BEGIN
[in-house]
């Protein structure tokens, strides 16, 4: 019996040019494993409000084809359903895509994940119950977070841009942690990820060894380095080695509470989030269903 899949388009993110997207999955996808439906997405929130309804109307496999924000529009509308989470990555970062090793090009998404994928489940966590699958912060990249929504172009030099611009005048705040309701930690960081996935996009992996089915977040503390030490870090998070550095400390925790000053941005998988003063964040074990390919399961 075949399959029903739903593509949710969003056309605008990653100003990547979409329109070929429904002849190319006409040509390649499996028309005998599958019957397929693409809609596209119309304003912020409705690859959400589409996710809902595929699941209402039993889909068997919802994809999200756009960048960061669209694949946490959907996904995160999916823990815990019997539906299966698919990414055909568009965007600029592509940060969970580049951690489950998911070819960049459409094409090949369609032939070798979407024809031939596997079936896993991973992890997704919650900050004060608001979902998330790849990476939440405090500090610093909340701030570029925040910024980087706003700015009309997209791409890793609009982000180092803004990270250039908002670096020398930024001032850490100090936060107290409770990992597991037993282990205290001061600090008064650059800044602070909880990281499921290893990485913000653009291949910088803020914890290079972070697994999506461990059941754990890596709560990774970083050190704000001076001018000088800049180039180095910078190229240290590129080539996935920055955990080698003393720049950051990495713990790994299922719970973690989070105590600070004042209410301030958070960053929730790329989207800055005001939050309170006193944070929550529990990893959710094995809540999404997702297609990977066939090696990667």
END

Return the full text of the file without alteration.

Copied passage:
[in-house]
């Protein structure tokens, strides 16, 4: 019996040019494993409000084809359903895509994940119950977070841009942690990820060894380095080695509470989030269903 899949388009993110997207999955996808439906997405929130309804109307496999924000529009509308989470990555970062090793090009998404994928489940966590699958912060990249929504172009030099611009005048705040309701930690960081996935996009992996089915977040503390030490870090998070550095400390925790000053941005998988003063964040074990390919399961 075949399959029903739903593509949710969003056309605008990653100003990547979409329109070929429904002849190319006409040509390649499996028309005998599958019957397929693409809609596209119309304003912020409705690859959400589409996710809902595929699941209402039993889909068997919802994809999200756009960048960061669209694949946490959907996904995160999916823990815990019997539906299966698919990414055909568009965007600029592509940060969970580049951690489950998911070819960049459409094409090949369609032939070798979407024809031939596997079936896993991973992890997704919650900050004060608001979902998330790849990476939440405090500090610093909340701030570029925040910024980087706003700015009309997209791409890793609009982000180092803004990270250039908002670096020398930024001032850490100090936060107290409770990992597991037993282990205290001061600090008064650059800044602070909880990281499921290893990485913000653009291949910088803020914890290079972070697994999506461990059941754990890596709560990774970083050190704000001076001018000088800049180039180095910078190229240290590129080539996935920055955990080698003393720049950051990495713990790994299922719970973690989070105590600070004042209410301030958070960053929730790329989207800055005001939050309170006193944070929550529990990893959710094995809540999404997702297609990977066939090696990667």